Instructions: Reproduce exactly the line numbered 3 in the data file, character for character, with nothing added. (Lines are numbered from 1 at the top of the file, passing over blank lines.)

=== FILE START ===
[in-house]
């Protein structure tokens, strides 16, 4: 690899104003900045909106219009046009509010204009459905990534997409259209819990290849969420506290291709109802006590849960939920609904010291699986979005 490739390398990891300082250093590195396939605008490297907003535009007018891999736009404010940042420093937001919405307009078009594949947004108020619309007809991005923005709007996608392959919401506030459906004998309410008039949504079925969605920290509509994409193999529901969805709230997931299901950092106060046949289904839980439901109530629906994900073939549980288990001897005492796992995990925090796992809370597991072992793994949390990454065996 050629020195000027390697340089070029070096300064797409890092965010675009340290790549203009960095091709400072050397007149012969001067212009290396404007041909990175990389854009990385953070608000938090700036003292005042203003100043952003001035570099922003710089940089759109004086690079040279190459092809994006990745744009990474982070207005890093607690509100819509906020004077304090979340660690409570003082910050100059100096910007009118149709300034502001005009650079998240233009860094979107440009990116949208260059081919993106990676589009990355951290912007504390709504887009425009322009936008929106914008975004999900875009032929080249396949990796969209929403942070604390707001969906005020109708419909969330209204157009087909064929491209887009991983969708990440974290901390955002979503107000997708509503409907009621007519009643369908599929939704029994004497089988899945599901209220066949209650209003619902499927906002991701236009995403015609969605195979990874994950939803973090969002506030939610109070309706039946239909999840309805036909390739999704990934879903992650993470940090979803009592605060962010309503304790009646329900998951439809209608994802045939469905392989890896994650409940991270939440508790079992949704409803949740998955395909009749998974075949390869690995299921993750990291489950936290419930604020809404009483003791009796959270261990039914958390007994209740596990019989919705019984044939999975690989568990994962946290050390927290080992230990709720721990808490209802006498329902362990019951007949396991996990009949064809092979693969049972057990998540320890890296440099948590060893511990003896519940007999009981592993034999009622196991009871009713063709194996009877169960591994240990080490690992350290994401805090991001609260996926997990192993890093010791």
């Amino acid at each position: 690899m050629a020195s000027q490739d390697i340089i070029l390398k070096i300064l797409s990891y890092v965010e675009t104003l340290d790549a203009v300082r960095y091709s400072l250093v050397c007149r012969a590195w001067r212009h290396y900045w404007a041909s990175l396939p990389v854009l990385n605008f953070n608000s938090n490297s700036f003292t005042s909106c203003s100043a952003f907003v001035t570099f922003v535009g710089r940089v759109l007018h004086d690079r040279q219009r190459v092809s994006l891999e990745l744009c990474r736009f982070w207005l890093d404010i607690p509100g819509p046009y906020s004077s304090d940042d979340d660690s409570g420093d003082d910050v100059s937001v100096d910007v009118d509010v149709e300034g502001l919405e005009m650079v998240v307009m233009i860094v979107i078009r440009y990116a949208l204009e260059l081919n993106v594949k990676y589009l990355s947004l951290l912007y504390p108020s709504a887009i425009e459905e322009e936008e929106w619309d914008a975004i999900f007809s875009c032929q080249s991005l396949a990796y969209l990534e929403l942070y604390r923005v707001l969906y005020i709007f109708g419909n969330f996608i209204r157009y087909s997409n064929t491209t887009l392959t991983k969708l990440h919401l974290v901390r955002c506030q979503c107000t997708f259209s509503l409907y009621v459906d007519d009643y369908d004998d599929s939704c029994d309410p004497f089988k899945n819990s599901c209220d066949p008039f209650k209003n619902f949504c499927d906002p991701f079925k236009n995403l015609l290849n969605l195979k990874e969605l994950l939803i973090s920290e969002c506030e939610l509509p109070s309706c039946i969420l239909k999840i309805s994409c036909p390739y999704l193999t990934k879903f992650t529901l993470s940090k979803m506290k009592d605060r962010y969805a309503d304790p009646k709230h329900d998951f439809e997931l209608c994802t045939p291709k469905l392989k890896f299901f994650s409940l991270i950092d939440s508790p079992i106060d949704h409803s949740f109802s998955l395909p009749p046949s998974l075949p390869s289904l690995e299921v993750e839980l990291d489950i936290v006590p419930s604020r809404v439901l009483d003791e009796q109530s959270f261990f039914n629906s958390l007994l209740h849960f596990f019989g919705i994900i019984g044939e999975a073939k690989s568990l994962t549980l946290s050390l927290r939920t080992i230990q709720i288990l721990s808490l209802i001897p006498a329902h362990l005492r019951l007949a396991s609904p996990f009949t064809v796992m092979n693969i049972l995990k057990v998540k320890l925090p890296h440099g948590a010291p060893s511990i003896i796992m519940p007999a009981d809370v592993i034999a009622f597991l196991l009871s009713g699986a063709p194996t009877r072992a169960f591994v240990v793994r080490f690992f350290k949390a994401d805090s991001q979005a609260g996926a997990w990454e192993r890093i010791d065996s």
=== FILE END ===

């Amino acid at each position: 690899m050629a020195s000027q490739d390697i340089i070029l390398k070096i300064l797409s990891y890092v965010e675009t104003l340290d790549a203009v300082r960095y091709s400072l250093v050397c007149r012969a590195w001067r212009h290396y900045w404007a041909s990175l396939p990389v854009l990385n605008f953070n608000s938090n490297s700036f003292t005042s909106c203003s100043a952003f907003v001035t570099f922003v535009g710089r940089v759109l007018h004086d690079r040279q219009r190459v092809s994006l891999e990745l744009c990474r736009f982070w207005l890093d404010i607690p509100g819509p046009y906020s004077s304090d940042d979340d660690s409570g420093d003082d910050v100059s937001v100096d910007v009118d509010v149709e300034g502001l919405e005009m650079v998240v307009m233009i860094v979107i078009r440009y990116a949208l204009e260059l081919n993106v594949k990676y589009l990355s947004l951290l912007y504390p108020s709504a887009i425009e459905e322009e936008e929106w619309d914008a975004i999900f007809s875009c032929q080249s991005l396949a990796y969209l990534e929403l942070y604390r923005v707001l969906y005020i709007f109708g419909n969330f996608i209204r157009y087909s997409n064929t491209t887009l392959t991983k969708l990440h919401l974290v901390r955002c506030q979503c107000t997708f259209s509503l409907y009621v459906d007519d009643y369908d004998d599929s939704c029994d309410p004497f089988k899945n819990s599901c209220d066949p008039f209650k209003n619902f949504c499927d906002p991701f079925k236009n995403l015609l290849n969605l195979k990874e969605l994950l939803i973090s920290e969002c506030e939610l509509p109070s309706c039946i969420l239909k999840i309805s994409c036909p390739y999704l193999t990934k879903f992650t529901l993470s940090k979803m506290k009592d605060r962010y969805a309503d304790p009646k709230h329900d998951f439809e997931l209608c994802t045939p291709k469905l392989k890896f299901f994650s409940l991270i950092d939440s508790p079992i106060d949704h409803s949740f109802s998955l395909p009749p046949s998974l075949p390869s289904l690995e299921v993750e839980l990291d489950i936290v006590p419930s604020r809404v439901l009483d003791e009796q109530s959270f261990f039914n629906s958390l007994l209740h849960f596990f019989g919705i994900i019984g044939e999975a073939k690989s568990l994962t549980l946290s050390l927290r939920t080992i230990q709720i288990l721990s808490l209802i001897p006498a329902h362990l005492r019951l007949a396991s609904p996990f009949t064809v796992m092979n693969i049972l995990k057990v998540k320890l925090p890296h440099g948590a010291p060893s511990i003896i796992m519940p007999a009981d809370v592993i034999a009622f597991l196991l009871s009713g699986a063709p194996t009877r072992a169960f591994v240990v793994r080490f690992f350290k949390a994401d805090s991001q979005a609260g996926a997990w990454e192993r890093i010791d065996s």